my take is this:
Labour Party: pretty dull and uninspiring. made me phase out of my own head.
the cartoons are a partly weird, and mostly patronising. it's pretty hard to get excited about Gordon Brown, as he sucks the atmosphere from a room like a dyson on 3-phase.
also, in my local elections, the labour candidate has been found using House of Commons headed paper to send out political 'propaganda' .. he'll probably go to hell for such a travesty against nature and an unforgivable use of stationary. it wouldn't surprise me if someone died because of this hateful crime. god, he's like a terrorist.
Liberal Democrats: unremarkable and empty, seemed realistically accepting of the fact that they'll never win.
but i did like that Vince Cable chap, he's the first politician i've ever heard that actually sounds like a human being. and he reminds me a bit of ken campbell.
Scottish National Party: talked sense for people in scotland, but left me cold. i am not scottish, that's probably why.
UKIP: appears to be a joke party. like a parody of the BNP, but without the dedication.
their poster campaign seems to have been created by spotty teenagers, dirtily giggling to themselves from behind the bike-sheds.
Plaid Cwmru: sort of inconsequential. but good for them.
The Conservative Party: a lot of amazing sounding promises, that are quickly replaced by the overwhelming feeling of being lied to by a guy who would use the death of his own son as a political crow-bar.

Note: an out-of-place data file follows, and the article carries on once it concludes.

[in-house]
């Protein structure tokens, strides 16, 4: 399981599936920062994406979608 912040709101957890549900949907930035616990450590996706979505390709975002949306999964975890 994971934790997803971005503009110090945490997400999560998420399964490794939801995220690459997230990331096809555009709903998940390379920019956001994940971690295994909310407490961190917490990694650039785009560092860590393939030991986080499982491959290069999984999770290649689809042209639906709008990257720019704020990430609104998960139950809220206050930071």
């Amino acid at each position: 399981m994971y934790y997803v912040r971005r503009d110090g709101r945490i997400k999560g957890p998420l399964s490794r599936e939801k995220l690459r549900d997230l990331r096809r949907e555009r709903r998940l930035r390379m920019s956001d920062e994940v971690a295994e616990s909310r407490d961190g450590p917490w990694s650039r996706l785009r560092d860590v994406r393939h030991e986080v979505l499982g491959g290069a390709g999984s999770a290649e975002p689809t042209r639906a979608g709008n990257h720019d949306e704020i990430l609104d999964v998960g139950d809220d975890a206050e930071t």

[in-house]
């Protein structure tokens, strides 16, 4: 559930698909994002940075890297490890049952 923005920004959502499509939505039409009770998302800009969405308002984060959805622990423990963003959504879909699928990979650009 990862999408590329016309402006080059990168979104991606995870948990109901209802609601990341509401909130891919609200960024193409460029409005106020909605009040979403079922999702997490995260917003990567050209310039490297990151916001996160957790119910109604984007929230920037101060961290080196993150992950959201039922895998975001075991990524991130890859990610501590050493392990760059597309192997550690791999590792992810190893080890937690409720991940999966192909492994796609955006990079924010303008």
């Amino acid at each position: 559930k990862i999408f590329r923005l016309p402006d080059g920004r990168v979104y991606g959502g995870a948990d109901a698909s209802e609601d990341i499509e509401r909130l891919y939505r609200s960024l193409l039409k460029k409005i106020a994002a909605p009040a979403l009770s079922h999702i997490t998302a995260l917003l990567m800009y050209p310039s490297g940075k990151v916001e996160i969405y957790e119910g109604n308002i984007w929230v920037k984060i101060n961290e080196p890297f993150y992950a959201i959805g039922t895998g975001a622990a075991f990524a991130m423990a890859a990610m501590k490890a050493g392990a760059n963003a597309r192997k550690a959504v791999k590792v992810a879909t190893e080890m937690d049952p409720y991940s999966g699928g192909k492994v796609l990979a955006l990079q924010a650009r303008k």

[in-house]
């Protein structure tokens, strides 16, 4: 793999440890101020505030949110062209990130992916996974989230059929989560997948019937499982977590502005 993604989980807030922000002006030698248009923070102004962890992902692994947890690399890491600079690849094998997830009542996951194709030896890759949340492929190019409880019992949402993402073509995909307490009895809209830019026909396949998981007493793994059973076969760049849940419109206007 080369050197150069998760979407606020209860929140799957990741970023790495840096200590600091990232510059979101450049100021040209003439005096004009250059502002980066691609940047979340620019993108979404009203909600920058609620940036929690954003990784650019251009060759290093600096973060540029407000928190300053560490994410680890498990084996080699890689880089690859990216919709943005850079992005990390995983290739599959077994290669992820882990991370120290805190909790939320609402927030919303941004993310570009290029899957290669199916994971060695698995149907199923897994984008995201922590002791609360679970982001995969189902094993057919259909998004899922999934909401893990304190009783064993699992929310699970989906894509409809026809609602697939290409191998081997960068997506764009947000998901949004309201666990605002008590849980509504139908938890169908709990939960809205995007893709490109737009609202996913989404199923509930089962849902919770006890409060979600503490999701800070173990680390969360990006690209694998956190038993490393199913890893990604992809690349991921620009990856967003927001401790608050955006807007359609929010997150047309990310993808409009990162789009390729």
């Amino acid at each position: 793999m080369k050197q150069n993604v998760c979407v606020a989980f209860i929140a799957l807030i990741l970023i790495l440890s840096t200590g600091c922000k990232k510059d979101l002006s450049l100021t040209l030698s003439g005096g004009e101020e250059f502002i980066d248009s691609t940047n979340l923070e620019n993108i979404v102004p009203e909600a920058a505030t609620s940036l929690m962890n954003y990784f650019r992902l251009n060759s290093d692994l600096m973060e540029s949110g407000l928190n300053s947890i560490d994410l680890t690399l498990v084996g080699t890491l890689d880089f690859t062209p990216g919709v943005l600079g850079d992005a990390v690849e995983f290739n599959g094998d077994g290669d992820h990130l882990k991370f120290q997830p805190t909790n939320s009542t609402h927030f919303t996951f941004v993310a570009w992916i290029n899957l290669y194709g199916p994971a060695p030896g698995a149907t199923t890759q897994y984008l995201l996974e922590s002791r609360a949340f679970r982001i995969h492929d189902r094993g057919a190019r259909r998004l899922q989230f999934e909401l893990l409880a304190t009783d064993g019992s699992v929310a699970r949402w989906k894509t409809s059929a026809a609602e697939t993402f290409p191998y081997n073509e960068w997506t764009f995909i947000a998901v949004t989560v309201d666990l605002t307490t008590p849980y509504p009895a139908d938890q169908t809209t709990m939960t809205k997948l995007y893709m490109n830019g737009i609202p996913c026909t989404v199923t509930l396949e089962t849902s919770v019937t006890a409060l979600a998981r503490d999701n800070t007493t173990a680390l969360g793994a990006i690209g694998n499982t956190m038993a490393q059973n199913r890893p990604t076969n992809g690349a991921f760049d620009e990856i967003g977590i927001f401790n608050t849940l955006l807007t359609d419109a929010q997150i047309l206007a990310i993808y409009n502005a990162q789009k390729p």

alluded to the fact that they were presenting from a building Doctor Who was filmed in, but as a negative. perhaps because david tennant is a labour supporter.
they spend a lot of time moaning that Labour are running a tory-attacking campaign, but i've yet to see any of it. i have seen a huge amount of petty bemoaning from the tory camp to the labour camp though, which isn't "real adult politics," more, "jealous children in the playground."
heh heh.. "labour camp"
so, not a great outlook so far. i didn't expect anyone to channel Barack Obama, but it doesn't bode well that we have a complete lack of inspirational leaders. i suppose i'll just stick to my choice of unashamedly voting tactically. my borough is one of the 'swing states' and it's an incredibly fine line between a labour and tory win.
i'll boil it down to this:
would i vote for a human rights lawyer who - by all accounts - has noticeably improved the town i live in and rebels against his party when he feels strongly about something,
or a management consultant (urgh) for a huge multinational pharmaceutical company based in america, who strikes me as a smug posh-boy?
oh dear. where's tony benn when you need him?